Monday, October 24, 2011

Reader’s Poll Result: Psychobabble’s 120th Most Essential Horror Movie…

400th post!

The people have spoken and they’ve spoken in overwhelming favor of…

120. Frankenstein Meets the Wolf Man (1943- dir. Roy William Neill)

In Universal’s finest opening since the prologue of Bride of Frankenstein, a pair of grave robbers tip toe through a leaf-swept graveyard beneath the full moon. They creep into a crypt and crack open one of the sarcophagi inside. Removing the stalks of wolfsbane is a bad idea. A clawed hand reaches from the sarcophagus. A graverobber drops his lantern and ignites a blaze. Once-dead Larry Talbot is back, and no one is unhappier about that than Larry Talbot. Tormented by the knowledge his unwilling killing spree has resumed, the Wolf Man (Lon Chaney, Jr.) begins his search for the one, true death that will lead him to the journals of the man who has already discovered life and death’s most awful secrets. Since Dr. Frankenstein is dead (the real kind of dead, not the temporary kind Universal’s other ghouls enjoy), Talbot must call on the talents of budding mad doc Mannering (Patric Knowles) to help him commit suicide. This could make way for a meaningful dialogue on the right to die. Instead, we get the inevitable meeting between the Wolf Man and the Frankenstein Monster. When we last left the Monster in Ghost of Frankenstein, he was blind and motored by the brain of Bela Lugosi’s evil Ygor. In Frankenstein Meets the Wolf Man, Lugosi finally plays the role he was offered in 1931 but reportedly turned down because he felt unspeaking roles were beneath him. Sadly, his Monster would be rendered speechless in post-production because, as screenwriter Curt Siodmak was quoted in Philip J. Riley’s book on this movie, Lugosi’s voice “sounded so Hungarian funny that they had to cut it out!” And since his blindness is never mentioned in Meets, anyone who missed Ghost will have no idea why the Monster lumbers around with his arms extended as if feeling around for unseen obstacles. Despite that bungle, Lugosi’s floundering was adopted by Universal’s next Monster, Glenn Strange, and instantly became Frankenstein-shorthand for future generations of charades players. Lugosi was also in poor health during the production, so a stuntman obviously fills the flattop in several shots. Such clumsiness isn’t easy to ignore. Neither are the intricate sets or Roy William Neill’s mobile camerawork. Frankenstein Meets the Wolf Man also boasts Universal’s smoothest use of lap-dissolve transformations and its final appearances by Dwight Frye and Maria Ouspenskaya. The film’s greatest legacy is the strain of similar monster meetings it birthed. The direct-sequel Wolf Man vs. Dracula, which also continued Son of Dracula, didn’t survive beyond Bernard Schubert’s script. Columbia’s The Return of the Vampire, which starred Lugosi as a non-Drac vampire leading his werewolf assistant through the London Blitz, filled that gap fairly well. King Kong vs. Godzilla, Freddy vs. Jason, Alien vs. Predator, and all the other monster tête-à-têtes owe a debt to Siodmak and Neill. As for the Wolf Man and the Frankenstein Monster, they’d return in House of Frankenstein with the unintentional comic undertones Abbott and Costello would make wholly intentional before the decade’s end. Ironically, neither the Wolf Man nor Abbott and Costello would ever actually meet Frankenstein!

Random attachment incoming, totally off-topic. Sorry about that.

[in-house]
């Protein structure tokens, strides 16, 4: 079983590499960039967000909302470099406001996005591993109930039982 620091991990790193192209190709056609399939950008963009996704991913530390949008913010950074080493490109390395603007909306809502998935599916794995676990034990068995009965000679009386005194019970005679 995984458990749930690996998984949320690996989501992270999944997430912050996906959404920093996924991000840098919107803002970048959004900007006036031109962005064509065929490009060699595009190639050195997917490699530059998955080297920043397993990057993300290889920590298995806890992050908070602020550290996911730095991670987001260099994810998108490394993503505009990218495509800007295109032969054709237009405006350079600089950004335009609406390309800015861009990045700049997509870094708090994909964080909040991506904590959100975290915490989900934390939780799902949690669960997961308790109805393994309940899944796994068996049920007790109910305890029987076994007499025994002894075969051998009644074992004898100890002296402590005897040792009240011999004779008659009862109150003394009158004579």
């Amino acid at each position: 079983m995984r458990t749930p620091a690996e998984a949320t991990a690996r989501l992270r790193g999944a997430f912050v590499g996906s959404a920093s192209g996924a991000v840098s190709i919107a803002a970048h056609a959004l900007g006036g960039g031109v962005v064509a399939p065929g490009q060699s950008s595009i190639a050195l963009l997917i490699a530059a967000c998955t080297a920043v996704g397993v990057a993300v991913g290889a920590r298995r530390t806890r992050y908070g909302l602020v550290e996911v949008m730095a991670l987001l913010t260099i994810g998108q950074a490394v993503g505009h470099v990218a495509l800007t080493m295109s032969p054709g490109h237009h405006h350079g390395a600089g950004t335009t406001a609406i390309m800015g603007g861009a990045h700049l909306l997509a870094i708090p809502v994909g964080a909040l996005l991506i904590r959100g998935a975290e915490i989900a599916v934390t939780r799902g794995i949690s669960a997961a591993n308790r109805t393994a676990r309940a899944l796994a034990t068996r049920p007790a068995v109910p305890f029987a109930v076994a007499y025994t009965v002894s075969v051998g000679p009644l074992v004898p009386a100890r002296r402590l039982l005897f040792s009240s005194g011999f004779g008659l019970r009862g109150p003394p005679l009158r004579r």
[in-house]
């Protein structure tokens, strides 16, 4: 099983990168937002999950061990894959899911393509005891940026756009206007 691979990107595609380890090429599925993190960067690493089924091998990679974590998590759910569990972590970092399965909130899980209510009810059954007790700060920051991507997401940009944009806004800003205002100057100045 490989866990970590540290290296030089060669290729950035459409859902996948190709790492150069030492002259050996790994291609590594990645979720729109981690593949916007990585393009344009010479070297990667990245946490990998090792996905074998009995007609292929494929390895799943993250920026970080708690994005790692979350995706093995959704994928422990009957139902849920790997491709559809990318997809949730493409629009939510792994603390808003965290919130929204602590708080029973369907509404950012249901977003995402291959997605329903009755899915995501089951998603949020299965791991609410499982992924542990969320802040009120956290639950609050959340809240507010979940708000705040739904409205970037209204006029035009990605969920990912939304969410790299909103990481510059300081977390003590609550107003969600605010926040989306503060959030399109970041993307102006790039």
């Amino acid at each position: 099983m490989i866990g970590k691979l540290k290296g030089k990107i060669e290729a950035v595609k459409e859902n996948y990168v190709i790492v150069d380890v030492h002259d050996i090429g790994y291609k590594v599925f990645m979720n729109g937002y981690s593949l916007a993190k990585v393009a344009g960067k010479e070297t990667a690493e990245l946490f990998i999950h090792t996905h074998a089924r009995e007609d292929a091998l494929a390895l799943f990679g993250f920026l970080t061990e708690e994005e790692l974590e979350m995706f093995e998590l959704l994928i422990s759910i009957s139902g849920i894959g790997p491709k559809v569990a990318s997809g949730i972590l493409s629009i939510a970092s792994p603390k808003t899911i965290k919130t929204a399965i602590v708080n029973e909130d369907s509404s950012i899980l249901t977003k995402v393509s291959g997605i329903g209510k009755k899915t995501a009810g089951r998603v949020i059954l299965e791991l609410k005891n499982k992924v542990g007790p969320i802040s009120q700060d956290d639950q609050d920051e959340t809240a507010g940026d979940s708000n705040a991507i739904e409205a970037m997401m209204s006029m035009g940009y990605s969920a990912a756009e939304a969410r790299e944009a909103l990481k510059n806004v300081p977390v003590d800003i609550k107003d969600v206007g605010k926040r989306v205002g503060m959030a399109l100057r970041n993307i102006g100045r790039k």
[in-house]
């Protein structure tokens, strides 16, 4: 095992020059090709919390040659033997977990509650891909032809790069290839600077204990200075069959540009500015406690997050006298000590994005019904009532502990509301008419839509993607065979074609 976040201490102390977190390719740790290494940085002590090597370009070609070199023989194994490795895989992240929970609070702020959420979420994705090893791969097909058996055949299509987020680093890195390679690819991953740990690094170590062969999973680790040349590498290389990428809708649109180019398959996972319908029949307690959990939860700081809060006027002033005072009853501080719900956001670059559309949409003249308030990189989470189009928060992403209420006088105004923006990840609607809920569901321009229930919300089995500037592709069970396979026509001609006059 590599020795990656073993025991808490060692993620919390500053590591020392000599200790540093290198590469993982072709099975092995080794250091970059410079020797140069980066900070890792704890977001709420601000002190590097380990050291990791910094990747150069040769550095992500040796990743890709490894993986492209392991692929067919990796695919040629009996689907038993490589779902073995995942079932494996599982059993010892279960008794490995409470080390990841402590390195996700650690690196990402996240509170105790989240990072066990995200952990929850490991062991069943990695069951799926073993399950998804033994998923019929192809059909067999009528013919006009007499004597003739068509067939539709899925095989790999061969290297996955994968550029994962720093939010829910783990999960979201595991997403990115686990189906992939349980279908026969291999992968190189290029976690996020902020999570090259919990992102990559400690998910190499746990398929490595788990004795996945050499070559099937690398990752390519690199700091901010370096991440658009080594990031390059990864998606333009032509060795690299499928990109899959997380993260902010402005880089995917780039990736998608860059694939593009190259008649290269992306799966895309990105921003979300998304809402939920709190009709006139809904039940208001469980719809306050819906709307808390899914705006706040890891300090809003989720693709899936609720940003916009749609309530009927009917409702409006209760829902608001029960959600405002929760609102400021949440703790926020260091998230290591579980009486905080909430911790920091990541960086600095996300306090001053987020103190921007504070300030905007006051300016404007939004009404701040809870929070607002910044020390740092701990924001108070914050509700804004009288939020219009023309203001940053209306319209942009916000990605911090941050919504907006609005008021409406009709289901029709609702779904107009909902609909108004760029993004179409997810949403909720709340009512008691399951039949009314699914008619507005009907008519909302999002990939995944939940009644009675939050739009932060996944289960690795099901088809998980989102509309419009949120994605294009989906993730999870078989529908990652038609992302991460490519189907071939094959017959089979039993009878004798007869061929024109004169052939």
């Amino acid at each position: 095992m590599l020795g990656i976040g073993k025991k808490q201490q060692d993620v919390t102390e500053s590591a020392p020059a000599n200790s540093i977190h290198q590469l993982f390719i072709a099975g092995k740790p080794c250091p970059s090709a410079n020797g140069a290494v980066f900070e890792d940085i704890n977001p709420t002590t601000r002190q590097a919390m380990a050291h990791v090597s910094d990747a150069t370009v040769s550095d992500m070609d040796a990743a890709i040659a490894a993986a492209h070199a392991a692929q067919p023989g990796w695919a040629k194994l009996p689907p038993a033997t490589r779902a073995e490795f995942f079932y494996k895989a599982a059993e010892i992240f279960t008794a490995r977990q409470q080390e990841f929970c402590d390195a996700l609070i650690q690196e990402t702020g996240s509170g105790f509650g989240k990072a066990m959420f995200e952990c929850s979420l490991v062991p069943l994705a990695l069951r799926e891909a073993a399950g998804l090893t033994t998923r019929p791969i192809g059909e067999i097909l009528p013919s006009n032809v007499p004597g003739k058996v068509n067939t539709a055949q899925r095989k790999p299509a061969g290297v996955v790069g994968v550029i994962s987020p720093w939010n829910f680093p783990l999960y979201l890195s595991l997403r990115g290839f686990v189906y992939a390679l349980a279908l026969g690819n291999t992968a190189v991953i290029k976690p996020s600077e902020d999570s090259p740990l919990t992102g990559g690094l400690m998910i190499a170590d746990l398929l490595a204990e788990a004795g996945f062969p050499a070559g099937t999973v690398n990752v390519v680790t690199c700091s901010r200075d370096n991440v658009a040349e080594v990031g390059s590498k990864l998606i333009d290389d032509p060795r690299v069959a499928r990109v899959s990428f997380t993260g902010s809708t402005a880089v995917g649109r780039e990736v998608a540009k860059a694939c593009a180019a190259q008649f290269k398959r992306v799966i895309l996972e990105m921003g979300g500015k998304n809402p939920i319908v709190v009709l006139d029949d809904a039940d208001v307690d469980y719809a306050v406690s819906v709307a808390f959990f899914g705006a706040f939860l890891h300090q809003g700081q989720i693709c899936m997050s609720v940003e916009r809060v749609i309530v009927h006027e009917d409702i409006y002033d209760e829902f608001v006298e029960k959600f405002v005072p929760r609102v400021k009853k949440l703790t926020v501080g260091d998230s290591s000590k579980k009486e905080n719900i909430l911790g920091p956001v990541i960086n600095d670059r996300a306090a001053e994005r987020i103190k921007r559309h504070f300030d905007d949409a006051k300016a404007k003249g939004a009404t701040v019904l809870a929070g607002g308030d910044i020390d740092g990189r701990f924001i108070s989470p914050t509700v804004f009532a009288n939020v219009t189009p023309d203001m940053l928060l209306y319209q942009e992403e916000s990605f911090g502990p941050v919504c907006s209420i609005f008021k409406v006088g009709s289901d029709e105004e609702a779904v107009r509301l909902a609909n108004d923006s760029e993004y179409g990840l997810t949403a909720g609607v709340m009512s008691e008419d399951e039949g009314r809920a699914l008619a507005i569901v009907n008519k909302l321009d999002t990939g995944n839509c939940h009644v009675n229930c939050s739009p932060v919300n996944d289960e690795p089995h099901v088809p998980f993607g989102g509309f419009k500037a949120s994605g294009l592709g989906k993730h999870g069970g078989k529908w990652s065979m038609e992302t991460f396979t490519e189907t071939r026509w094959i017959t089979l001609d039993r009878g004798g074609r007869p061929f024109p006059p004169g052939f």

Note: Technically, Frankenstein Meets the Wolf Man isn’t Psychobabble’s 120th most essential horror movie. Chronologically, it’s number 26.

Tune in October 26th for the final installment of this series.
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